I absolutely adore your style of photography. The way you capture light. Your okra looks so delicious that I might be persuaded to have some again.

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  13. Gorgeous pictures Lakshmi. I have tried roasting okra in the oven. Though it looked crispy it was still slimy inside. I have to try your method.

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  14. Never have roasted okra in the oven, so thanks for the idea. This looks so good, I would have invited myself over for the meal if you weren't so far away. :)

    I know what you mean by photographing Indian food on porcelain, especially if you are aiming for authenticity or a creating a particular mood. Sometimes the browns and yellows of Indian food do look best in/ on white, in pictures. We traditionally use steel which isn't great when you have to photograph it!
    But maybe dull silver or earthenware would work sometimes.

    Lakshmi, ridge melon (we call it ridge gourd or "peerkangai" in my mother tongue Tamil) is different from bitter melon/ gourd or "karela".
    Ridge gourd is longer in size and has long defined ridges along its length, while bitter gourd is shorter and has a lot of little elongated and sharpish "bumps". :)
    Ridge gourd is somewhat bland in taste and mostly takes on the flavours of whatever you cook it in.

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  15. It is so great to see you blogging, Lakshmi! I've waiteda long time for this moment to come.
    I promise to be your Fan no.1! :)

    best wishes,
    Egle

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  16. Thanks!

    Aparna, thanks for clearing out about ridge melon.

    Regarding photography, you are right there, too. Metals, earthware and wood work the best. Next time I go to India, I'll get my hands on kitchenware. I hate shopping in general, and I especially hate it in India, although it is a paradaise for shoppers. Once there, I don't want to waste a moment. I rather do bhajan. I'm the type who'd likes to do shopping at the airport just before departing :-) Unfortunately they don't have interesting shops there and the prices are crazy.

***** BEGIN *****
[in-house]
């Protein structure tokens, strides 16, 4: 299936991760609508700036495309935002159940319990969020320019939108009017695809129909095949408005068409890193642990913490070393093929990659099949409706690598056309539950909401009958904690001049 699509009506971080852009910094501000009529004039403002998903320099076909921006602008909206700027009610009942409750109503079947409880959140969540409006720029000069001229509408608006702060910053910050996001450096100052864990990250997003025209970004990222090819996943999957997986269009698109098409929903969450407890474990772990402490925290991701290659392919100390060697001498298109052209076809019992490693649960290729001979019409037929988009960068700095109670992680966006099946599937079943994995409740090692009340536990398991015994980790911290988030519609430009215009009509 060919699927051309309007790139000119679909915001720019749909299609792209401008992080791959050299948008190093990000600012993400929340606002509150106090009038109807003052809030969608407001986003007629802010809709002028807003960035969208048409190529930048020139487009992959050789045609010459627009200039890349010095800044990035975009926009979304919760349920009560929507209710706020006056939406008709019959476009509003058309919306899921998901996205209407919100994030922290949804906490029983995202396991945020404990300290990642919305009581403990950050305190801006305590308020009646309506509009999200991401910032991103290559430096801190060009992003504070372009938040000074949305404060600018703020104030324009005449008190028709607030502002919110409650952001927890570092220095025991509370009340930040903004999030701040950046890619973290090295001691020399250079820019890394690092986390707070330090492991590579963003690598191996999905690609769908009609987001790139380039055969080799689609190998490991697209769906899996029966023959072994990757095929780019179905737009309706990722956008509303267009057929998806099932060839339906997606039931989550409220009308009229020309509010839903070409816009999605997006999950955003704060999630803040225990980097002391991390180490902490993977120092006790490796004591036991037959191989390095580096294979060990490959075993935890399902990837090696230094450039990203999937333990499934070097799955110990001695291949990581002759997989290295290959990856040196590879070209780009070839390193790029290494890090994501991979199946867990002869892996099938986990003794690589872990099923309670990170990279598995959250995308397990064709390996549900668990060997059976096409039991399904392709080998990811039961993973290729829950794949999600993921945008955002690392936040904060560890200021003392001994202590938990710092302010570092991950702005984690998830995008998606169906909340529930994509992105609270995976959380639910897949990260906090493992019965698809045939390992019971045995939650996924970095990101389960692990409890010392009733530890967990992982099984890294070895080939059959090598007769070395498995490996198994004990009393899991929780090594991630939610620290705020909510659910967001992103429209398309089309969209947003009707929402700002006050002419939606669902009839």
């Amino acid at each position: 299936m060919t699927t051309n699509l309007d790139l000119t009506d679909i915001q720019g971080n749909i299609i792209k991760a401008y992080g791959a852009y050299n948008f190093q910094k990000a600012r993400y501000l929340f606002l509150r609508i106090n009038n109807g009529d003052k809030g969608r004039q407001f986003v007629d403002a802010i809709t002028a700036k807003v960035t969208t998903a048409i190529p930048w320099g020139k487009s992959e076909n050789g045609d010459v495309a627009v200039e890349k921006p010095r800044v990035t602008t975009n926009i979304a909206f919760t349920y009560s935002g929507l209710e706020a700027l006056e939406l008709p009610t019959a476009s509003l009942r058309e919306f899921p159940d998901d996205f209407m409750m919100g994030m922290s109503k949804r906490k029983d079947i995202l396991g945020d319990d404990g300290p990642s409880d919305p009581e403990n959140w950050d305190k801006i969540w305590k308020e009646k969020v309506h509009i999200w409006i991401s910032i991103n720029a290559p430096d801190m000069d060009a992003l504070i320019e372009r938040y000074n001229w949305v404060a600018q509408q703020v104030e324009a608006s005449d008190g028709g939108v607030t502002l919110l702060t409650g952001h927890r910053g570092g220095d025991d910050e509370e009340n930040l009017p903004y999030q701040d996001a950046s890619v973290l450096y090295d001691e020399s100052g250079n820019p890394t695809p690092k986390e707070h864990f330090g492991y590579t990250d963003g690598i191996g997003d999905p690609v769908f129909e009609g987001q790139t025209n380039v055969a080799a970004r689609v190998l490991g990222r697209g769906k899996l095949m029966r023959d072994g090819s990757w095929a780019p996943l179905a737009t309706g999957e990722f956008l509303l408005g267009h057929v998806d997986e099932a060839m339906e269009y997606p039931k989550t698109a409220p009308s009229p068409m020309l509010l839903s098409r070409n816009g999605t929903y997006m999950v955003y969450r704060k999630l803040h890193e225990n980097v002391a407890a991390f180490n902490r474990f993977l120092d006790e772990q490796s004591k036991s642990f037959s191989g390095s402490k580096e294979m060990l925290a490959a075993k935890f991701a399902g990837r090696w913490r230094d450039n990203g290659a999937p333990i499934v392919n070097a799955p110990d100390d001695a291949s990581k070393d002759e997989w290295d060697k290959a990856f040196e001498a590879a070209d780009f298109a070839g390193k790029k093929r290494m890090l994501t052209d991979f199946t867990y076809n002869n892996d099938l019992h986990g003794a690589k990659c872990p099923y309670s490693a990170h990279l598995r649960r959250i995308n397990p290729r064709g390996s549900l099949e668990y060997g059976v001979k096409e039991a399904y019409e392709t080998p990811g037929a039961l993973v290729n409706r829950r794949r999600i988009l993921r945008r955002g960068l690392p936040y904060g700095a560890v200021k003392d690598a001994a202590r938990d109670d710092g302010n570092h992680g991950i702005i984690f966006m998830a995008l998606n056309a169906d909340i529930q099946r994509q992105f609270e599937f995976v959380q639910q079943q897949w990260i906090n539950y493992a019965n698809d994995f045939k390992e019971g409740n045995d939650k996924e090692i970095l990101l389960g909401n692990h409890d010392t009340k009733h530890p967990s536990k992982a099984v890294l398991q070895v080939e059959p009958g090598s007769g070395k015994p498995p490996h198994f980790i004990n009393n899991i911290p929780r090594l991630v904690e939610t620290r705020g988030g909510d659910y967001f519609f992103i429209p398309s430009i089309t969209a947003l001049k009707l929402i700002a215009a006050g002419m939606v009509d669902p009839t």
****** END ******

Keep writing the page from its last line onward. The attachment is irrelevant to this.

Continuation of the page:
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  17. I'm glad I came across your blog. And yes, okra IS so slimy, but you have staged this veggie nicely, so maybe me and okra can be friends now. hmmm. might have to try this!

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  18. I have been following your work on flickr for a while now but have never seen any links to your blog till now and was wondering how to get hold of it :) Thanks for putting it up..a big fan of your photographs and now your blog too! :)

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  19. I love roasting vegetables too and do it to most vegetables! I even bake samosas as I dislike deep frying and am trying to make recipes to bake all the traditional deep fried dishes.

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  20. this is perfect ! love the combination :-)

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  21. Bhindi looks so delicious will try ur version sometime,kadhi reminds me of my mom and thanks for the tip for rice

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  22. loved. the line" cooking rice is very zen" it is so true.
    often in india when girls come to marriagable age, friends and familes make fun by asking the girl, do you atleast know how to cook rice?:)

    I am amrried for10 years and even today my husband complains that I cannot cook rice perfectly:)
    i always blame the quality of rice:)

    loved the okra....

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  23. Anju, LOL :-). I'm using the same line about the quality of rice :-).

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  24. I love okra but back in the UK I found it difficult for it not to turn out slimy but here in the UAE it's never gone slimy for me. I think the reason is because it so much fresher and younger. I always buy the smaller okra and make sure it is fresh. The following is the way I like to cook it. Fry onions, add fresh chilli and ginger. Cook for a few minutes then add chopped fresh tomatoes add a touch of cumin. Then add the okra, cook for a few minutes until just tender and finally season with salt and pepper and a good squeeze of fresh lemon. Delicious.

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  25. Sounds good, Fiona. You are probably right about the freshness of okra, too. The smaller ones are better than large.

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  26. All About okra nutrition. Okra is a popular vegetable of the housewives. The interesting thing is that it contains more nutrients for good health, such as fiber, mucilage, vitamin A, vitamin B6, vitamin C, niacin, calcium, potassium, magnesium, folic acid, iron.Very good for health.

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  27. WoW!! I am in love with the simplicity of your blog. I am a vegetarian as well and recently married so i am always looking for new recipes. Going to try as mamy as i can. :)